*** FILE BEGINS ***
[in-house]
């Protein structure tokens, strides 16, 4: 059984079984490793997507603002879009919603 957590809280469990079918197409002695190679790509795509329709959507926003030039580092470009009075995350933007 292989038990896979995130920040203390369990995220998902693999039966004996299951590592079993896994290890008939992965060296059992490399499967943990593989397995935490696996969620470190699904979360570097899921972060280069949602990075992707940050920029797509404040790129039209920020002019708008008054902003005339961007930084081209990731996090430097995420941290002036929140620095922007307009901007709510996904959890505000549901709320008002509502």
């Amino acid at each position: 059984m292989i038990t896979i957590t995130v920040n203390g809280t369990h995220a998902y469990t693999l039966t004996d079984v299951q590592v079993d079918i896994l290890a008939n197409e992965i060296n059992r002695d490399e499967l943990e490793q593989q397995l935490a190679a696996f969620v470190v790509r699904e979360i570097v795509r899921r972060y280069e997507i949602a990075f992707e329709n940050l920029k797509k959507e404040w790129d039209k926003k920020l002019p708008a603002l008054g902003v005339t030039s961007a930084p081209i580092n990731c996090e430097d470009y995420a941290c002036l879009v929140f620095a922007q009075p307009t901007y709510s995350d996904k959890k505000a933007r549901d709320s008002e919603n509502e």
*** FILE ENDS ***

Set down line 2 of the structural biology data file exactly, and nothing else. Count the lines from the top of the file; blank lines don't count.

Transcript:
């Protein structure tokens, strides 16, 4: 059984079984490793997507603002879009919603 957590809280469990079918197409002695190679790509795509329709959507926003030039580092470009009075995350933007 292989038990896979995130920040203390369990995220998902693999039966004996299951590592079993896994290890008939992965060296059992490399499967943990593989397995935490696996969620470190699904979360570097899921972060280069949602990075992707940050920029797509404040790129039209920020002019708008008054902003005339961007930084081209990731996090430097995420941290002036929140620095922007307009901007709510996904959890505000549901709320008002509502």